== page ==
U.S. consumer spending growth slowed sharply and inflation eased in February, the government said on Friday in a report suggesting the Federal Reserve’s long campaign of interest rate increases may soon be over.
Separate reports showed U.S. consumer sentiment and Midwest business activity rose more than expected in March, but new orders at U.S. factories came in below forecast in February, sending slightly mixed signals about the overall economy.
Economists said the fact that consumers increased spending even a little bit in February after a blockbuster January boded well for strong economic growth in the first quarter, especially since sentiment was strong and inflation tame.
“The trajectory of real consumption in the first quarter is very robust -- we estimate 5.0 percent annualized real consumer spending growth for the quarter,” said Peter Kretzmer, senior economist at Bank of America.
The Commerce Department said consumer spending rose 0.1 percent in February, above market expectations for an unchanged reading after January’s warm-weather shopping spree boosted spending by 0.8 percent. Personal income climbed 0.3 percent, just below Wall Street forecasts for a 0.4 percent rise.
Inflation slowed. The price index for consumer spending was up 2.9 percent in February from a year earlier, slowing from January’s 3.1 percent increase. When volatile food and energy costs are stripped out, the increase in the so-called core PCE price index -- the inflation gauge favored by the Fed -- was steady at a 1.8 percent.
“As far as inflation goes, this was as good as you could possibly get,” said Joel Naroff, chief economist at Naroff Economic Advisors.
U.S. Treasury debt prices rose on the benign inflation report but were later mixed as the March spike in Midwest manufacturing was offset by the weaker-than-expected factory orders in February. The dollar rose and stock markets were higher.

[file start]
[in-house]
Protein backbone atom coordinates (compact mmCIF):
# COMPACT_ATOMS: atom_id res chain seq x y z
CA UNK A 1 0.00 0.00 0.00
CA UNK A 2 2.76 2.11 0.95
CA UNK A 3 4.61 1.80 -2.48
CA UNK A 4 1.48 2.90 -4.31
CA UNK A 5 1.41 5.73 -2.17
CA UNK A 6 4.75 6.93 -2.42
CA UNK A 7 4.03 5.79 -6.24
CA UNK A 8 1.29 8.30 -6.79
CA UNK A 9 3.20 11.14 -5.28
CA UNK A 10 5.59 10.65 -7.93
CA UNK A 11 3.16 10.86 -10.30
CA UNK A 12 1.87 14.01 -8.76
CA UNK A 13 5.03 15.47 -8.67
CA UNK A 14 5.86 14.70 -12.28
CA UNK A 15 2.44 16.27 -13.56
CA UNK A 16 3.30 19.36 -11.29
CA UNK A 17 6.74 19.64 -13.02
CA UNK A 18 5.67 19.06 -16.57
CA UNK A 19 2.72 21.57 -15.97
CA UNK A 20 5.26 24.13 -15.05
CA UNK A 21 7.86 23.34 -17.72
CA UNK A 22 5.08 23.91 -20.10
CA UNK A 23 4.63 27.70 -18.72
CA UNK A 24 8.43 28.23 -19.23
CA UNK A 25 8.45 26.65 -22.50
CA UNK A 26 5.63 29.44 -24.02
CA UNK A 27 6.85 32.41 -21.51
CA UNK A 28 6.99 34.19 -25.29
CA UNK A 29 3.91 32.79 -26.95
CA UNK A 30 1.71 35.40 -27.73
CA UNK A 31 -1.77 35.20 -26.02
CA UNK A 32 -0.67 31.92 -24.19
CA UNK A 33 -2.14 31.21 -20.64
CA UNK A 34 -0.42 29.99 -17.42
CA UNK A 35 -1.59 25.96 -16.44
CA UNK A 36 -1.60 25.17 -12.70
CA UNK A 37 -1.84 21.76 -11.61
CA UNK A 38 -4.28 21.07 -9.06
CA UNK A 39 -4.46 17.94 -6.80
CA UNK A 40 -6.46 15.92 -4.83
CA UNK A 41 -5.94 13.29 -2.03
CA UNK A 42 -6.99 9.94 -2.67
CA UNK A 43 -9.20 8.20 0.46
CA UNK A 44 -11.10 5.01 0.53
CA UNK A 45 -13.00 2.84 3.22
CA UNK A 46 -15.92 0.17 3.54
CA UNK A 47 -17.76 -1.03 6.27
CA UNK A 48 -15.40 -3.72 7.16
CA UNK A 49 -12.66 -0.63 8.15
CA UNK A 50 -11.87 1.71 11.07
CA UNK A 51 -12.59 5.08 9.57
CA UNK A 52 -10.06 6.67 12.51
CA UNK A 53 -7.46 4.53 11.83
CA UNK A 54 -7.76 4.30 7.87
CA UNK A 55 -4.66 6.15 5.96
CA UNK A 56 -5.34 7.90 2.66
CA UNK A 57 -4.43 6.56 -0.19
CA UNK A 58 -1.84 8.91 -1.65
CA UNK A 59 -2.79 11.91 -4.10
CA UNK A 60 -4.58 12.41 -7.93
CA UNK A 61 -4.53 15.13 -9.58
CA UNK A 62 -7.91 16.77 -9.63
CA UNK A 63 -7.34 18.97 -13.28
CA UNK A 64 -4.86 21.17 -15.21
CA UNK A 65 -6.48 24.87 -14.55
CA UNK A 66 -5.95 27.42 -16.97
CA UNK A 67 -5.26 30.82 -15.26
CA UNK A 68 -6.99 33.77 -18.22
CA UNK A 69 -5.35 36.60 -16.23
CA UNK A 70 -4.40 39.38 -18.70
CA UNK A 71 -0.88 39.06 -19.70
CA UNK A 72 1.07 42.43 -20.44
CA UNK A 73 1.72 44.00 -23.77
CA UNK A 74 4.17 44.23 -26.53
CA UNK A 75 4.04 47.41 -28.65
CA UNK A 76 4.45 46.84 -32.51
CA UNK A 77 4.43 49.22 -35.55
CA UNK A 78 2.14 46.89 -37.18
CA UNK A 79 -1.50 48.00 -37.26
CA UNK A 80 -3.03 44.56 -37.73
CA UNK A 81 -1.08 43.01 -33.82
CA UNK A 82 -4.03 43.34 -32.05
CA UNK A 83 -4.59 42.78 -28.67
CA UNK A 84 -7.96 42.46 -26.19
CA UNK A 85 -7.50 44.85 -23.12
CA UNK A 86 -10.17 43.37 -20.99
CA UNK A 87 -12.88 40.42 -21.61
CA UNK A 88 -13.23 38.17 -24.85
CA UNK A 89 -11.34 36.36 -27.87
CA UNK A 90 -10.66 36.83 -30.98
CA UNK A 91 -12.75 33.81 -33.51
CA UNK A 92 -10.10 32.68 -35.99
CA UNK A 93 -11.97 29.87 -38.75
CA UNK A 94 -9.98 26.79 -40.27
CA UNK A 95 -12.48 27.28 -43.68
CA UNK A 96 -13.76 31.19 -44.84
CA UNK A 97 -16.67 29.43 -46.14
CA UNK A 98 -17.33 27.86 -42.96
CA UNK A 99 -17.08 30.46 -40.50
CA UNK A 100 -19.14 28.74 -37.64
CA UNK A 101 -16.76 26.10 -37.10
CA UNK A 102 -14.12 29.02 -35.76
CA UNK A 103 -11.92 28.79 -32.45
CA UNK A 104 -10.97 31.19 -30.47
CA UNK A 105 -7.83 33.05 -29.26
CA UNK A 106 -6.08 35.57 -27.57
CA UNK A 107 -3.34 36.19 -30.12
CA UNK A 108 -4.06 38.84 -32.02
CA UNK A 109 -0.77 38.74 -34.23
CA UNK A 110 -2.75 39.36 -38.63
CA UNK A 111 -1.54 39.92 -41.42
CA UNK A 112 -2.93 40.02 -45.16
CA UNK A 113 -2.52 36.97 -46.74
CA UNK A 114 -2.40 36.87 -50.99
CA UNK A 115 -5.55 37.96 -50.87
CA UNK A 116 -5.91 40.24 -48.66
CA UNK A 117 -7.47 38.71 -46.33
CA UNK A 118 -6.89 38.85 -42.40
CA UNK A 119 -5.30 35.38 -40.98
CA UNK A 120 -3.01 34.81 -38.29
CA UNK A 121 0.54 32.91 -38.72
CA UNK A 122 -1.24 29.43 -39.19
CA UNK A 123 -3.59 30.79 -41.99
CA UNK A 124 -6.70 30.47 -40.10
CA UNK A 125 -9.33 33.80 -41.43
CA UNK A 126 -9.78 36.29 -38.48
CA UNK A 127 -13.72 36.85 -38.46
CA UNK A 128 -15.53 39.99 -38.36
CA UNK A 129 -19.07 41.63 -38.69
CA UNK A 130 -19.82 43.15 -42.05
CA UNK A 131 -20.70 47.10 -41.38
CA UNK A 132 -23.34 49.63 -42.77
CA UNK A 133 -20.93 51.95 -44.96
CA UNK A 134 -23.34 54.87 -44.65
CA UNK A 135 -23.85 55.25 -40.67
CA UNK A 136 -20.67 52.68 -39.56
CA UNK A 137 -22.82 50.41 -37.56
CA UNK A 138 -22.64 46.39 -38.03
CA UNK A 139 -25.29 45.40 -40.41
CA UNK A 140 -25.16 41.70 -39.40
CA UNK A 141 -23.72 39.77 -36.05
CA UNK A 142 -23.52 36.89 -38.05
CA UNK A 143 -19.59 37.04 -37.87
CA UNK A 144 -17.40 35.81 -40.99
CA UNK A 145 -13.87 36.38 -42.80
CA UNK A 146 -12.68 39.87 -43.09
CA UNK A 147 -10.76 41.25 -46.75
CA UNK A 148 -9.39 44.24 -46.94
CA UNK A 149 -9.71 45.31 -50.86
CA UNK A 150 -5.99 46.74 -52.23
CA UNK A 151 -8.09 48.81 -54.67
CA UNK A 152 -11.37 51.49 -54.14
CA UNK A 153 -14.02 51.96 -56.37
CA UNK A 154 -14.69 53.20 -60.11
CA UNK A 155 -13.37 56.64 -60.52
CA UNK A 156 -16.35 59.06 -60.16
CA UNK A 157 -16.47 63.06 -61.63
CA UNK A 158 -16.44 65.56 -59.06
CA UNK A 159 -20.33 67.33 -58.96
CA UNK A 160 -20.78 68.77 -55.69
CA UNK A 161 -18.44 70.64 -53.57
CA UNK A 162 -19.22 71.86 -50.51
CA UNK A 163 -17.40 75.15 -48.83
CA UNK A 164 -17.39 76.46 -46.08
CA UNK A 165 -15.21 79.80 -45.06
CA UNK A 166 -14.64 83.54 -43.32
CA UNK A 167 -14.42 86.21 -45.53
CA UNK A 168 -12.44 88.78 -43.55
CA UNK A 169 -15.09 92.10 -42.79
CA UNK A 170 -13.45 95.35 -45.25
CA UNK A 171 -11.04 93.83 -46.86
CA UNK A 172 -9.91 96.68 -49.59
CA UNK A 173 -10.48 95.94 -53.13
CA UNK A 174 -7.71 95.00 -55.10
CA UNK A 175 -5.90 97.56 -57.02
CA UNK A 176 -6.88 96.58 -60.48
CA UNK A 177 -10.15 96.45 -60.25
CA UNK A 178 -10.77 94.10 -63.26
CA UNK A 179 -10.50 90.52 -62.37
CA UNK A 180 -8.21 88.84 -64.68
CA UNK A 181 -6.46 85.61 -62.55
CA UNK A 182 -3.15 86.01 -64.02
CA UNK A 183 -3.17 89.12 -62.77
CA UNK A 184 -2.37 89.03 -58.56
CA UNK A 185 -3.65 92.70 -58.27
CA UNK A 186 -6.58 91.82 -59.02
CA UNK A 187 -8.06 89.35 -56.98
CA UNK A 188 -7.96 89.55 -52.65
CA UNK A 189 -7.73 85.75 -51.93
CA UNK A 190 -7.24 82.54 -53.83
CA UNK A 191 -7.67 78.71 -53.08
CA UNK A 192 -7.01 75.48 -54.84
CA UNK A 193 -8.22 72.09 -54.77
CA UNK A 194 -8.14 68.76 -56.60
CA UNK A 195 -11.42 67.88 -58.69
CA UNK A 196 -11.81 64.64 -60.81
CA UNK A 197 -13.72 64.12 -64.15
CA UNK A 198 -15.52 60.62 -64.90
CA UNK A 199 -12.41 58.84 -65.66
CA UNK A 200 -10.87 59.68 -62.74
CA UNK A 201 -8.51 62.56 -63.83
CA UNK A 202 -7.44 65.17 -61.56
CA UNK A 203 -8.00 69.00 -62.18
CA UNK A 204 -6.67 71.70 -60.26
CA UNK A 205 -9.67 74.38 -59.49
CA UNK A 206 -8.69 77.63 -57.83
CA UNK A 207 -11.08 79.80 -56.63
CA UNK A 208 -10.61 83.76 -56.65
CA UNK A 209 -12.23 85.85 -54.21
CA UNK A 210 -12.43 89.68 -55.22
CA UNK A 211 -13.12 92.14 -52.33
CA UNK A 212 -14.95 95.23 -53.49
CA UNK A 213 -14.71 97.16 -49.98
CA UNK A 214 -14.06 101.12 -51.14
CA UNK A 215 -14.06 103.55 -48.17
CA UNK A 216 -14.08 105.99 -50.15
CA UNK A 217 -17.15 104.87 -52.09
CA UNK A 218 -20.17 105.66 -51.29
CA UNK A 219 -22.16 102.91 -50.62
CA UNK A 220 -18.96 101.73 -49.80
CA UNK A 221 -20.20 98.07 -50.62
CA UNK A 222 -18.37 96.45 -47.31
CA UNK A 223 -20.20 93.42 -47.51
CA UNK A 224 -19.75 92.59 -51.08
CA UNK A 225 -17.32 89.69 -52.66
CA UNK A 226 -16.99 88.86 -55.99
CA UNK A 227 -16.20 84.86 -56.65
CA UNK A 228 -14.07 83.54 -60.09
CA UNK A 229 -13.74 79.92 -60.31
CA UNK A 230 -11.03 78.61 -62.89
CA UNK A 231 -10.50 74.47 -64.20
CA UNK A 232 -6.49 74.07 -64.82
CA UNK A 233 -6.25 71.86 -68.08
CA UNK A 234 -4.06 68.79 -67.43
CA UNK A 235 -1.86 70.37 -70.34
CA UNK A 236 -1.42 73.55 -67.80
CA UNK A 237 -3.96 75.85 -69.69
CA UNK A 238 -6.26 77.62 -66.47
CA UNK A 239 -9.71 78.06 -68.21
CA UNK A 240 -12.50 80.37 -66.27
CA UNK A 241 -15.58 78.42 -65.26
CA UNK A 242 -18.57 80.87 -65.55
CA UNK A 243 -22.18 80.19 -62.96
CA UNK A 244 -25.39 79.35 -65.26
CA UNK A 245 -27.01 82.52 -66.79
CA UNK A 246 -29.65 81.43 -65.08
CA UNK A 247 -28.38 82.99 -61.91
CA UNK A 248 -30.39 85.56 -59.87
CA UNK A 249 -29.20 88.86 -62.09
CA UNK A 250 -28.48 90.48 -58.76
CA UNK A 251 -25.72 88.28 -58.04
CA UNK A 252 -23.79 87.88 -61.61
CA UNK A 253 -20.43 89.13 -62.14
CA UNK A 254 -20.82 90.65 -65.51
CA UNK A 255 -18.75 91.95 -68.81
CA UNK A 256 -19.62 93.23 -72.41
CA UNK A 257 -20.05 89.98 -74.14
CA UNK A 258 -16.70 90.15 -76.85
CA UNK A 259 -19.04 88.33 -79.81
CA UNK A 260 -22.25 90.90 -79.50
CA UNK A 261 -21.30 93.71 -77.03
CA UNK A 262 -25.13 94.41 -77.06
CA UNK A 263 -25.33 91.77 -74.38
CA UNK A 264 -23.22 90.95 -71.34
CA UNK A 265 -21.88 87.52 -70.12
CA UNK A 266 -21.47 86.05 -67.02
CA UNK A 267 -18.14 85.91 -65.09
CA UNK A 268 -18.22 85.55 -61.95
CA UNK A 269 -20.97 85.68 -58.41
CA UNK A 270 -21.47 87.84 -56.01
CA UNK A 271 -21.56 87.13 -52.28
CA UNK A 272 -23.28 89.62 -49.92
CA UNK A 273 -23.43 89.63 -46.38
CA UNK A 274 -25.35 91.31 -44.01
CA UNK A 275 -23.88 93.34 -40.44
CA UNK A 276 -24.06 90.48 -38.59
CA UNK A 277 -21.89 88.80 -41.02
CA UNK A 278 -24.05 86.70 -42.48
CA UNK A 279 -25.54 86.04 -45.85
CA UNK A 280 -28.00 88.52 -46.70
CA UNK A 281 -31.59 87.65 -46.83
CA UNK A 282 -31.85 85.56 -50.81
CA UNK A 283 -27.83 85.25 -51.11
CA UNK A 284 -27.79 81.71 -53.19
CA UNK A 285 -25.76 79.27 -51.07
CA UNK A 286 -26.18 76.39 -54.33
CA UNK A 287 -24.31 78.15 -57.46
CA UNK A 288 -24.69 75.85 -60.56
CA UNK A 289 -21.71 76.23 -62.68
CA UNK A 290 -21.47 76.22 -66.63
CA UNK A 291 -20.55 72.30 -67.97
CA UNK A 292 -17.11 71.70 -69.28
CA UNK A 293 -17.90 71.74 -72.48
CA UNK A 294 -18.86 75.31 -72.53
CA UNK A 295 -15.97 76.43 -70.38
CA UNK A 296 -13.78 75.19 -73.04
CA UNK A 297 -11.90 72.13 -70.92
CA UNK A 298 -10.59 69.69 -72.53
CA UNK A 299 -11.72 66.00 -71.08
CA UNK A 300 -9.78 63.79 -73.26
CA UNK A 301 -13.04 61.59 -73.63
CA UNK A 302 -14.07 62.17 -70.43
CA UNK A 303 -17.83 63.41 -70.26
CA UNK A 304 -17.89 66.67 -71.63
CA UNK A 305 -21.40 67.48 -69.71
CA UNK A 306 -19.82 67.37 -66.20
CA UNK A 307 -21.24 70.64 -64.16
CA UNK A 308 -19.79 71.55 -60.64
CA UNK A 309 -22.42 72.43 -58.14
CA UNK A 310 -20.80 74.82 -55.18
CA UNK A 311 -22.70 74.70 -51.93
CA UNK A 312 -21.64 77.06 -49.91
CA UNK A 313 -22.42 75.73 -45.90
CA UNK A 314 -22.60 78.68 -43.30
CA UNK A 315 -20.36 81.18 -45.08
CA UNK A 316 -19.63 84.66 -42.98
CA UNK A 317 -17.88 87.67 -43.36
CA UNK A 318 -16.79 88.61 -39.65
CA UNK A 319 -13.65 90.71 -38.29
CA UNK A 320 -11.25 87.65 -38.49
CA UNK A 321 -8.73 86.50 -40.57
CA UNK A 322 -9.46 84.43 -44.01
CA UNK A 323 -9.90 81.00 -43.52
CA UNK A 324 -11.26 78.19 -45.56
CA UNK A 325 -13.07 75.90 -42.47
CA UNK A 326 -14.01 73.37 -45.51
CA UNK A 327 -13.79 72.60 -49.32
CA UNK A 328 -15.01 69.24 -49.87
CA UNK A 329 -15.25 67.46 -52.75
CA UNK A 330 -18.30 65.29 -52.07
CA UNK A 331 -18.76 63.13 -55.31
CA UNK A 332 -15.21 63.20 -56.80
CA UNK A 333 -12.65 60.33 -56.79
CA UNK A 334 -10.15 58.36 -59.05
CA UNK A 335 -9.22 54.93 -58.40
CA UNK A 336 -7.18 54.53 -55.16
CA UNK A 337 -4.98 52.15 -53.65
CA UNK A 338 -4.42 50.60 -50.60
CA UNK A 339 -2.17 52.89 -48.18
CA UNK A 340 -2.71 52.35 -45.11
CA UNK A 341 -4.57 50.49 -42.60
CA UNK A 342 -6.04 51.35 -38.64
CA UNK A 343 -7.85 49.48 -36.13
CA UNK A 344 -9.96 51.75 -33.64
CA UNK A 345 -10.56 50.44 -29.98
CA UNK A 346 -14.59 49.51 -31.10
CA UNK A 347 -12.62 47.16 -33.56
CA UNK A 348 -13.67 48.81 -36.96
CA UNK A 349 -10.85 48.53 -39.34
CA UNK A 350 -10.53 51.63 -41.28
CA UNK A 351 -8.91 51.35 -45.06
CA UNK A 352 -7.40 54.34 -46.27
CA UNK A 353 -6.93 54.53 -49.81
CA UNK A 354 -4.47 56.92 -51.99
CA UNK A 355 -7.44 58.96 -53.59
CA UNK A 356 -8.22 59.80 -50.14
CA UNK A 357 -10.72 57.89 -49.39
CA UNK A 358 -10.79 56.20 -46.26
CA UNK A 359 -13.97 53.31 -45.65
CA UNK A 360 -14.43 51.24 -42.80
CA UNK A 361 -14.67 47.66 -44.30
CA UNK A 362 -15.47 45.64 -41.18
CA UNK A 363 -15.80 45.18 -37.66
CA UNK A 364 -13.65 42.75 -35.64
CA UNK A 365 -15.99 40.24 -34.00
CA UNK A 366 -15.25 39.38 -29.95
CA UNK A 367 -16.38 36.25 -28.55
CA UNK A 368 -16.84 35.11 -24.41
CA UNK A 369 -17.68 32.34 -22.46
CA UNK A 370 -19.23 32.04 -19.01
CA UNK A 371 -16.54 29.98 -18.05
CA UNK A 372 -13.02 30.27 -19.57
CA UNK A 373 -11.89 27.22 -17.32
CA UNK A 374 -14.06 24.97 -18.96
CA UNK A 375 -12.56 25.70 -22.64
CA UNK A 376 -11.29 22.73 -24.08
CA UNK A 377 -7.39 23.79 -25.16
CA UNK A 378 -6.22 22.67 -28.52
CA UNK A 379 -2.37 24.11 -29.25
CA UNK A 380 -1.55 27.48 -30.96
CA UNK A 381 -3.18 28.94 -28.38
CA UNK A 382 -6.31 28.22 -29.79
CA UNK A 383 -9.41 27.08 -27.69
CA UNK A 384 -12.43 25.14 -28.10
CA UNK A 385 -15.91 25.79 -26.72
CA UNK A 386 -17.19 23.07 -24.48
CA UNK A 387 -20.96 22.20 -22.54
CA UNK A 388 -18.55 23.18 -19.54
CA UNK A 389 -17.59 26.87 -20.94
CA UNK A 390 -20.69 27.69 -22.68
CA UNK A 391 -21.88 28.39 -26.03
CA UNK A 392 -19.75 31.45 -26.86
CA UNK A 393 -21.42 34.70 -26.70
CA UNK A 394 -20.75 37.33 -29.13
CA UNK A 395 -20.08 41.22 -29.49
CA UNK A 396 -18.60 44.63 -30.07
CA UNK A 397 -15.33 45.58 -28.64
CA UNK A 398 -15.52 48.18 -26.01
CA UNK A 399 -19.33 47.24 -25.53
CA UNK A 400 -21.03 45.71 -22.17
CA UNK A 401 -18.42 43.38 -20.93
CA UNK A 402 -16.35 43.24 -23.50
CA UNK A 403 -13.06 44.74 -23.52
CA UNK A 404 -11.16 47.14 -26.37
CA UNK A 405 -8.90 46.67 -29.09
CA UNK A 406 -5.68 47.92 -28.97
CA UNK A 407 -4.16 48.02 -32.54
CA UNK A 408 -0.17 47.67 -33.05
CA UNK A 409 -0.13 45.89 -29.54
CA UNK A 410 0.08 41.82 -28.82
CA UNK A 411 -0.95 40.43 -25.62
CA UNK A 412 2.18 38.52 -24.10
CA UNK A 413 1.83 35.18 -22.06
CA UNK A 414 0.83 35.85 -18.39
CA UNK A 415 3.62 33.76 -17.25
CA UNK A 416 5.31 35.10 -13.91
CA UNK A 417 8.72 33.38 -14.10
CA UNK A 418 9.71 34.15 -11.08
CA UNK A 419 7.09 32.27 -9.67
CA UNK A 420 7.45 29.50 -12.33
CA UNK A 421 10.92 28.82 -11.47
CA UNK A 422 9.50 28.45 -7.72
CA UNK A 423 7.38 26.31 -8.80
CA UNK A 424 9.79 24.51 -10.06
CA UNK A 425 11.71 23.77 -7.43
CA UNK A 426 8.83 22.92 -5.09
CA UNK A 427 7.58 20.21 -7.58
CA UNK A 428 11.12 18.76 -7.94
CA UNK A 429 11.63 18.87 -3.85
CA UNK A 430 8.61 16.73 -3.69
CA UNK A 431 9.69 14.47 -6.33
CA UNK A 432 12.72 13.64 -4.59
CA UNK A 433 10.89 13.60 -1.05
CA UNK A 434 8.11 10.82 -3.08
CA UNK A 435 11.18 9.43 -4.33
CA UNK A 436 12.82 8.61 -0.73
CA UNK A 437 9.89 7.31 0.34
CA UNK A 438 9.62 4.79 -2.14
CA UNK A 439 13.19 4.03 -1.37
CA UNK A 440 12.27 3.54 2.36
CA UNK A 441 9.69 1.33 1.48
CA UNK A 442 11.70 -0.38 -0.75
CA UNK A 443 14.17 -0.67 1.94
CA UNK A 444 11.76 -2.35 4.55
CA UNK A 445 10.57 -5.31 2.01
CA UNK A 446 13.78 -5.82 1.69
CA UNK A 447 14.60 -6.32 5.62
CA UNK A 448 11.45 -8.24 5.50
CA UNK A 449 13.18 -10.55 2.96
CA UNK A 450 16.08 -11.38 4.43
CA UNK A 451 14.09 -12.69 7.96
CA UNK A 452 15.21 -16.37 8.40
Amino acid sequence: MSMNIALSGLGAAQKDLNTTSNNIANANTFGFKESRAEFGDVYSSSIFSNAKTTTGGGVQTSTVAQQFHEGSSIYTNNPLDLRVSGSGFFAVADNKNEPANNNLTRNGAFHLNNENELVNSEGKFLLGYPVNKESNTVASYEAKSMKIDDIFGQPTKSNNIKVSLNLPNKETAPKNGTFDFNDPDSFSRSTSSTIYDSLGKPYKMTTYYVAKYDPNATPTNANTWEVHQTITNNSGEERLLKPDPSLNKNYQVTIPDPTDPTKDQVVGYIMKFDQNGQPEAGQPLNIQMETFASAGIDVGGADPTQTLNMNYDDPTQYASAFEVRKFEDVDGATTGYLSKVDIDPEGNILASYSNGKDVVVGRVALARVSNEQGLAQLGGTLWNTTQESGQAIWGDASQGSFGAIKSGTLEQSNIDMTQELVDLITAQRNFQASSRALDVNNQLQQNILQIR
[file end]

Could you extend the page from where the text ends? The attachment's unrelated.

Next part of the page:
One more rate hike?
Policy-makers at the central bank raised benchmark interest rates on Tuesday for the 15th straight time since mid-2004 in a bid to head off inflation pressures. Most analysts expect one more rate increase in May before the Fed retires to the sidelines to gauge the impact of the higher borrowing costs.
The scant 0.1 percent increase in consumer spending was the weakest since August 2005, but had been expected.
“There are not a lot of surprises here. We knew February will be a down month in spending after a torrid January due to mild weather. This is exactly what we got,” said Richard DeKaser, chief economist at National City Corp in Cleveland, Ohio.
The saving rate was negative for the fourth straight month, at minus 0.5 percent, meaning Americans spent all of their income and more in February, either by borrowing or cashing in savings. The saving rate has not been positive since March 2005.
A report by the University of Michigan suggested spending may continue, with its final March index of consumer sentiment rising to 88.9 from 86.7 in February. Economists had expected the index to rise more modestly to 87.0, and said the strong showing confirmed an upbeat reading of consumer confidence from The Conference Board earlier in the week.
“The labor market has been strengthening for a while, but it may be that people are finally starting to become believers in it,” said Patrick Fearon, senior economist at A.G. Edwards & Sons in St. Louis.
A third report showed business activity in the U.S. Midwest expanded in March at a faster rate than expected. The National Association of Purchasing Management-Chicago business barometer rose to 60.4 from 54.9 in February, above forecasts for an increase to 57.0.
But the Commerce Department said new orders at U.S. factories rose a smaller-than-expected 0.2 percent in February, as robust civilian aircraft and defense capital goods orders outweighed declining demand for primary and fabricated metals, machinery and electrical equipment.
Analysts polled by Reuters were expecting factory orders to rise 1.4 percent.